Response of agronomic traits based on different altitude location
The growth of parental lines was quite different between low and high altitude cultivations (Table 2). In high altitude of Khumaltar Nepal, 5 days of delayed flowering was observed in Gayabyeo while Chhomrong showed 26 days advanced flowering compared to that of Milyang location. And Gayabyeo showed 5 cm longer culm length while Chhomrong showed 25 cm shorter culm length in Khumaltar location. Furthermore, Chhomrong showed high spikelet ripening ratio of 95.6% in Khumaltar, Nepal compared to that of 50.7% in Milyang, Korea while Gayabyeo showed similar results between two locations. For the other traits such as panicle length, number of panicles per hill, and panicle exertion except spikelet ripening ratio showed contracted growth under high altitude location of Khumaltar in parental lines as well as 181 lines. Especially, dramatic contraction in panicle exertion was observed in high altitude location of Khumaltar, Nepal.
Table. 2.Responses of 6 traits in Gayabyeo*2/Chhomrong BC1F5 181 lines under low and high altitude location of Milyang, Korea and Khumaltar, Nepal.
As shown in Table 3, complicated correlation coefficients were observed among traits and locations. Except relatively high correlation coefficient of 0.81 in culm length of two locations, mostly low and negative correlation coefficients were obtained among traits and locations. The frequency distributions of six traits are shown in Fig. 1. Except panicle exertion in Khumaltar, all traits showed a normal distribution patterns indicating that those traits were controlled by QTLs. Moreover, the distribution patterns of low altitude area of Milyang were tend to bias to higher values compared to that of high altitude area of Khumaltar, Nepal in culm length, panicle length and No. of panicles. However, extreme contraction was also observed in panicle exertion in high altitude location of Khumaltar. These results support that kinds of stress derived from the cultivation of high altitude location had caused growth contraction throughout the whole stages.
Table. 3.Correlation coefficients among 6 traits in Gayabyeo*2/Chhomrong BC1F5 181 lines under low and high altitude location of Milyang, Korea and Khumaltar, Nepal.
Genetic map and QTLs identification based on different altitude location
A total of 157 DNA markers were mapped with an average interval of 5.8 cM through 12 chromosomes (Fig. 2). Although their parental relationships were somewhat apart from each other in terms of origin and pedigree background, relatively low polymorphism was observed in this population. Moreover, clustered marker distributions such as on chromosome 3 were observed across the chromosomes.
In the QTLs analysis based on low and high altitude cultivations, a total of 42 QTLs were identified across traits and locations (Table 4 and Fig. 2). Among them, relatively high numbers of QTLs were identified in culm length (9 QTLs), panicle length (8 QTLs) and spikelet ripening ratio (10 QTLs). For days to flowering, 3 QTLs on chromosome 3, 8, and 10 were coincided between two locations. Likewise, four QTLs in culm length, two QTLs in number of panicles, 6 QTLs in panicle length and one QTL in panicle exertion as well as in spikelet ripening ratio were coincided between both locations of Khumaltar and Milyang. In days to flowering, the QTL harboring RM14281-RM489 on chromosome 3 which was detected in both locations showed relatively high LOD/R2 values of 7.65/17.69 (Milyang) and 12.39/27.04 (Khumaltar) with 3-4 days of delayed flowering date controlled by Chhomrong allele. Other QTLs were controlled by Gayabyeo allele with 3-6 days of early flowering date. For culm length, the two QTLs on chromosome 1 and 12 controlled by Chhomrong alleles showed high LOD/R2 values (Khumaltar: 18.05/36.82, 20.1/40.03, Milyang: 9.14/ 20.75, 10.05/22.56). In panicle length, 6 QTLs on chromosome 1, 3, 5, 8, and 12 were coincided across the two locations. Among them, only the one QTL harboring RM14281- RM489 on chromosome 3 was controlled by Chhomrong allele with 1.2-1.4 cm long panicle length. In number of panicles, two QTLs were coincided between two locations and three QTLs were controlled by Chhomrong allele except one on chromosome 1. In panicle exertion, six QTLs were detected across 5 chromosomes. Interestingly, the five QTLs for panicle exertion except one on chromosome 5 were detected only in high altitude location of Khumaltar, Nepal indicating that those QTLs were highly affected under high altitude conditions. Moreover, LOD and R2 values of the panicle exertion QTLs on chromosome 5 showed high additive effect in panicle exertion compared to other QTLs. In spikelet ripening ratio, many QTLs were detected across chromosomes. However, most of QTLs except one QTL on chromosome 2 were not coincided across locations. This result indicates that spikelet ripening ratio is environmental dependent trait.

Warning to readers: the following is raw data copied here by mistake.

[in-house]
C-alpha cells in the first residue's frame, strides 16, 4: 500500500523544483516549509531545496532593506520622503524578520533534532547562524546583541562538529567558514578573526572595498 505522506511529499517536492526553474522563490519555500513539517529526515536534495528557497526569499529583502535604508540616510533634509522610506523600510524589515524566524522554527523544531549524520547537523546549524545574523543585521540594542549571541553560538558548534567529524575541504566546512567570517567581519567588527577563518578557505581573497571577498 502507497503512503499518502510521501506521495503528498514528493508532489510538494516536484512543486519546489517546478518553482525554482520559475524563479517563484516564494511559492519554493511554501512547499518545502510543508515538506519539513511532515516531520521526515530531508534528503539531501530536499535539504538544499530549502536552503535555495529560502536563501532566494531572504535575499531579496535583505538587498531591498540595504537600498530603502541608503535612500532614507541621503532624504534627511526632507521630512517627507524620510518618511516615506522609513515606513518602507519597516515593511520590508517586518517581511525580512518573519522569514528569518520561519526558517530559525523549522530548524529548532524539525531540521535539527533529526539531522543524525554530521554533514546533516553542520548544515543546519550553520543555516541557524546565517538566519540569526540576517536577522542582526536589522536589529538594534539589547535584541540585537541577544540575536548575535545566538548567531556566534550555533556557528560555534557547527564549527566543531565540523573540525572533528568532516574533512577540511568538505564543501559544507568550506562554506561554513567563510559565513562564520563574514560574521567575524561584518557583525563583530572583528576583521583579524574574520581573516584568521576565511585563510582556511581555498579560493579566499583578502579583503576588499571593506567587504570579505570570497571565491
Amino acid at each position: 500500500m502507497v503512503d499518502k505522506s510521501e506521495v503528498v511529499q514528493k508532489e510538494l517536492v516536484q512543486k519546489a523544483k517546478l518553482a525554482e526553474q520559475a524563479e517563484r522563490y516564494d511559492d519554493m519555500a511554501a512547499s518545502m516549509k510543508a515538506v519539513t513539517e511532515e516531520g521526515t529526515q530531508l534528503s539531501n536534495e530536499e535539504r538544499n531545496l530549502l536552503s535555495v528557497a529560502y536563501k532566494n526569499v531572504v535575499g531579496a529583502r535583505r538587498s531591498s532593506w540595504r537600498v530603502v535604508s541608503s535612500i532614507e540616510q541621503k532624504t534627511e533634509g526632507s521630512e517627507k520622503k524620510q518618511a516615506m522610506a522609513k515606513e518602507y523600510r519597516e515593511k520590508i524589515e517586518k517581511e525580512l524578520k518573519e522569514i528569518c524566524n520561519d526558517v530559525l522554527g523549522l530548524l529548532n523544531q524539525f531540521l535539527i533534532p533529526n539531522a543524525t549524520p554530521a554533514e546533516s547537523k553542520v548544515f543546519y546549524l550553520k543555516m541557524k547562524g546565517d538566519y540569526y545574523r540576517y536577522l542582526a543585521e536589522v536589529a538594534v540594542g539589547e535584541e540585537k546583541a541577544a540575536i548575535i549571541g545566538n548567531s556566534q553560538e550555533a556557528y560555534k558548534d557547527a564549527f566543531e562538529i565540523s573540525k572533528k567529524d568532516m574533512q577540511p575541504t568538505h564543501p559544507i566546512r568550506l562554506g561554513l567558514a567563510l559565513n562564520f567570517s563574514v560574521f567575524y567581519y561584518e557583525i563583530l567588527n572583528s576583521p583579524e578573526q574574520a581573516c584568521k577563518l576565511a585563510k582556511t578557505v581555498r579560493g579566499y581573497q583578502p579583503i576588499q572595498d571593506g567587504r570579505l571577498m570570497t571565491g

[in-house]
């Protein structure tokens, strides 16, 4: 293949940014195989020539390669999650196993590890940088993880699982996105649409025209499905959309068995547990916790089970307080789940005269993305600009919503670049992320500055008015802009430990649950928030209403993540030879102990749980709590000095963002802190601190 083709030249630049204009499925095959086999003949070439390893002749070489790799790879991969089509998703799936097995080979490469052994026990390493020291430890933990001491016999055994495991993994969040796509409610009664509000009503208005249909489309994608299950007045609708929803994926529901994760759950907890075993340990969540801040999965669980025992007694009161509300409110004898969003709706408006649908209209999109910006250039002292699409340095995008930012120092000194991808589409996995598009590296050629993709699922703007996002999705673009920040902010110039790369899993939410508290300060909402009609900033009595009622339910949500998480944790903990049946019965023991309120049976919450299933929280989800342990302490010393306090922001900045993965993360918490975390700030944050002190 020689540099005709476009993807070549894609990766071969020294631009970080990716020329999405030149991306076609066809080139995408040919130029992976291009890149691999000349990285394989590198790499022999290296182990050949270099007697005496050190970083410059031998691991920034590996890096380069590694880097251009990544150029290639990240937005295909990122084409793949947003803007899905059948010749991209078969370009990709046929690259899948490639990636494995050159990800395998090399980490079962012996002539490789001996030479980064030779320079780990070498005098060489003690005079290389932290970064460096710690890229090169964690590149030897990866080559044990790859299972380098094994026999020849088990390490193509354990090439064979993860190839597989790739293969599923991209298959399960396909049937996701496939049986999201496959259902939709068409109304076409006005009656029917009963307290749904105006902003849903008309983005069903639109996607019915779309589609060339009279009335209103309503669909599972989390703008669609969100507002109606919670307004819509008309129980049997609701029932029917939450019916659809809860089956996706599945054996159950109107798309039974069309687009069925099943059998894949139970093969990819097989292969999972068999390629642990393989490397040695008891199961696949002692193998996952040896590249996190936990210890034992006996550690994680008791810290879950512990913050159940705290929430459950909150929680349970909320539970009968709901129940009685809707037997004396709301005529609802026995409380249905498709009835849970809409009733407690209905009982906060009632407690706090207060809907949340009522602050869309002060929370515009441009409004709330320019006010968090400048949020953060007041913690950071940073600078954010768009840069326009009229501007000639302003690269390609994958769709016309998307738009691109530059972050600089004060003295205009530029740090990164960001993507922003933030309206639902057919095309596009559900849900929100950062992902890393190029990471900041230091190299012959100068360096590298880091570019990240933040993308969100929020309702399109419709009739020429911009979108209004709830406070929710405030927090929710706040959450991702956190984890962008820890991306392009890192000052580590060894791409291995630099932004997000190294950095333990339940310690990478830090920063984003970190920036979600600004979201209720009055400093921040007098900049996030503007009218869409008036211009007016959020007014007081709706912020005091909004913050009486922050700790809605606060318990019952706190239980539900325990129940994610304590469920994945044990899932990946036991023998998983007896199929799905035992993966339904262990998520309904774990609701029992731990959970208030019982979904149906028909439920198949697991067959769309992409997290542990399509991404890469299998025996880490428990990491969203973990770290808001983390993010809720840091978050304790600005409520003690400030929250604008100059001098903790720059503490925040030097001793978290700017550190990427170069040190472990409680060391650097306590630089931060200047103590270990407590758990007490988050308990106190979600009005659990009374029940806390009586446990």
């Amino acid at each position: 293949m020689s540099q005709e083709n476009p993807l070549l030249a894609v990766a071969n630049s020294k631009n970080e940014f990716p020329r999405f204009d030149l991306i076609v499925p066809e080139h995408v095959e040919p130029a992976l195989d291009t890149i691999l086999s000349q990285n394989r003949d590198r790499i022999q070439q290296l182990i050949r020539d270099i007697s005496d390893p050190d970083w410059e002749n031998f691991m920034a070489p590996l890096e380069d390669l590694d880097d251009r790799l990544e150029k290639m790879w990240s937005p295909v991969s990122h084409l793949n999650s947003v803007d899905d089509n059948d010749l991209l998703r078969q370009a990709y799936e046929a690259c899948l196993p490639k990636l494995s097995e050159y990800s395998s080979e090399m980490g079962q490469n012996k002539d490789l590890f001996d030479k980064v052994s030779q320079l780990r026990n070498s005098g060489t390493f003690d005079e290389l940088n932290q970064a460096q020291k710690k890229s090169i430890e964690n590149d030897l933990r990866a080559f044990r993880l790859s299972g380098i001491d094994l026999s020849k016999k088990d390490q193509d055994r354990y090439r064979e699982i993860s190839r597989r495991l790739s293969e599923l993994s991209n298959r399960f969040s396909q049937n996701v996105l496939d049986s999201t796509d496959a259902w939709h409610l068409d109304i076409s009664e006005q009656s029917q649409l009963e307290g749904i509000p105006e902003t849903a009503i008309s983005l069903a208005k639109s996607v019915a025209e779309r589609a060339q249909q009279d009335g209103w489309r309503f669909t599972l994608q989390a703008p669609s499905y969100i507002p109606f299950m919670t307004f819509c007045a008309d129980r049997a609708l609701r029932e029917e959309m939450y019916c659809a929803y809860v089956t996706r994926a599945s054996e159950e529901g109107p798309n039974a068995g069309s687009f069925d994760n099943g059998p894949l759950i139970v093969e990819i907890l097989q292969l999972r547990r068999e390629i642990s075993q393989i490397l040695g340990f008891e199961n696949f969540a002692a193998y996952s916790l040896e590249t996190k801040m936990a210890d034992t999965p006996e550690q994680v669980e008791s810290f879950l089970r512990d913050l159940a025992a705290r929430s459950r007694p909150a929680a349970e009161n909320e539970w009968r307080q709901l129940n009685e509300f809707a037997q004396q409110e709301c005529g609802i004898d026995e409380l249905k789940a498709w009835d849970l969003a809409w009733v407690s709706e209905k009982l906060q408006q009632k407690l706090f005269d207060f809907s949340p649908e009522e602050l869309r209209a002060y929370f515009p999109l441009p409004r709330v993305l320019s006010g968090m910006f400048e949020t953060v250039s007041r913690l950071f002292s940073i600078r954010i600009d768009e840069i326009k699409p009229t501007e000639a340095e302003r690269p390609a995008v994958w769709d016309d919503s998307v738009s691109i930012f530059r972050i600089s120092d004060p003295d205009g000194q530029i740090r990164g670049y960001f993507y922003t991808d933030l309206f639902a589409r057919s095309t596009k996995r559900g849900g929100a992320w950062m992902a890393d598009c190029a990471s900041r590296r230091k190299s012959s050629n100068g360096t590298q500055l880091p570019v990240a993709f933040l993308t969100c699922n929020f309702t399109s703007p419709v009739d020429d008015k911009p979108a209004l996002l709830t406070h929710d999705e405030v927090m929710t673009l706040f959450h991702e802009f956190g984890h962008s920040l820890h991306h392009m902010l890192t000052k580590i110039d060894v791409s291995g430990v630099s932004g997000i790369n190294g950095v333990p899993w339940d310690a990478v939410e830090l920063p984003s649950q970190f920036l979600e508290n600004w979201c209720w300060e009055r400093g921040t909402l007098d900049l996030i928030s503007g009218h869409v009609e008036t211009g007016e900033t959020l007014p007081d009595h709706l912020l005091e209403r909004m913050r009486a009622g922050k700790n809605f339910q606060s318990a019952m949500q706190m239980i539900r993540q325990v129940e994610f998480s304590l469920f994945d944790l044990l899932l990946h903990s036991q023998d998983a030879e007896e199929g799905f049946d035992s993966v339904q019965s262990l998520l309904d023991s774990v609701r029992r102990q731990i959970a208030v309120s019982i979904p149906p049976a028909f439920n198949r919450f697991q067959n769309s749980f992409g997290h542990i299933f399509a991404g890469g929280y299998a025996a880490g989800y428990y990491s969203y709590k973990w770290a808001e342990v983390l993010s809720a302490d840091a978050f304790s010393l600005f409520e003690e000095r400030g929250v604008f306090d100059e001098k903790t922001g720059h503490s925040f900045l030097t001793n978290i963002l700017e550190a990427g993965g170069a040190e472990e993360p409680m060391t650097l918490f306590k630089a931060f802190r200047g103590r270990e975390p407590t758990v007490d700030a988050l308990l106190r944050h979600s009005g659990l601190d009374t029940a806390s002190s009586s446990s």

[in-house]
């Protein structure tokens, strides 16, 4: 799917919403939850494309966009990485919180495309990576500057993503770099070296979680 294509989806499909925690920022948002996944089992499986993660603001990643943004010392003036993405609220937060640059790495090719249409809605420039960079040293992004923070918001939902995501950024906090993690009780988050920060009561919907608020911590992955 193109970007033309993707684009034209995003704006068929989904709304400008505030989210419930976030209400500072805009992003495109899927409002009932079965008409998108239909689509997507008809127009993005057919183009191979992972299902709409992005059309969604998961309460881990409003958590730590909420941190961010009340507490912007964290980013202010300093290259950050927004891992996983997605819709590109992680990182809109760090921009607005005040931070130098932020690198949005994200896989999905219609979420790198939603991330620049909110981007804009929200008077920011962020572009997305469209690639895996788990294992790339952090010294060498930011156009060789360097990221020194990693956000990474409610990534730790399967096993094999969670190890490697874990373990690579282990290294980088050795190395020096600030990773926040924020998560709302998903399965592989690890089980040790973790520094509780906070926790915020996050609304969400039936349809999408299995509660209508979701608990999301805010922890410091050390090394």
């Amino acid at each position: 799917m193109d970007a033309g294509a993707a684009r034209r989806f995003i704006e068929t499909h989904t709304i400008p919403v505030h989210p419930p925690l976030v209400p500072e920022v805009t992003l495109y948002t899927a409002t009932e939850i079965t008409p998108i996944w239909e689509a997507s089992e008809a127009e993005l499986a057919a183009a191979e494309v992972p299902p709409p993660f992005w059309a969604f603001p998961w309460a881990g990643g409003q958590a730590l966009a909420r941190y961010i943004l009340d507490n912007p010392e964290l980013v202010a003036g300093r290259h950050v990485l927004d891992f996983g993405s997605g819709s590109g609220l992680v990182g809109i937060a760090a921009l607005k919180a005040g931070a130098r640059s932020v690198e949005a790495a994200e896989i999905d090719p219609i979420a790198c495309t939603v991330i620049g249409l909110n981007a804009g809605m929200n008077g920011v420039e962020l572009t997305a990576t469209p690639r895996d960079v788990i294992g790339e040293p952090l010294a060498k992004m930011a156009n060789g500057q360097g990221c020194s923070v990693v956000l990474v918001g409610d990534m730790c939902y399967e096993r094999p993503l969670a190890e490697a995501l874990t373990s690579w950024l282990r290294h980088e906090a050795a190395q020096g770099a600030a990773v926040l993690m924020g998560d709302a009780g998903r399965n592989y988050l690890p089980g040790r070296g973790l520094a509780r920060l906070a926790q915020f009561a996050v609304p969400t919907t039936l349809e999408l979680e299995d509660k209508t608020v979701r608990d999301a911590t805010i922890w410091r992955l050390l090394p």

Table. 4.Identification of putative QTLs associated with agronomic traits in Gayabyeo*2/Chhomrong BC1F5 181 lines.
Table. 4.Identification of putative QTLs associated with agronomic traits in Gayabyeo*2/Chhomrong BC1F5 181 lines.
Generally, delayed growth, spikelet sterility and defective panicle exertion traits are well recognized in previous cold stress studies. In this study, agronomically important traits were studied based on cultivation of low and high altitude conditions (from 12 m to 1,400 m above sea level of Milyang, Korea to Khumaltar, Nepal) for QTLs analysis. As shown in Table 2 and Fig. 1, all traits were greatly affected under high altitude location of Khumaltar, Nepal compared to that of low altitude location of Milyang, Korea. Especially both parental lines showed definitely different result between two locations in days to flowering. The flowering date of Gayabyeo showed 5 days of delayed flowering while that of Chhomrong showed 26 days of advanced flowering in high altitude of Khumaltar, Nepal. Mackill & Lei (1997) reported that cold stress usually caused a delayed flowering date, stunted growth, and sterility. In this study, Chhomrong showed shorter flowering days under high altitude condition of Khumaltar, Nepal. This result indicates that Chhomrong is sensitive to photoperiod (short day length) resulted in early flowering date and subsequently reduced culm length in Khumaltar, Nepal.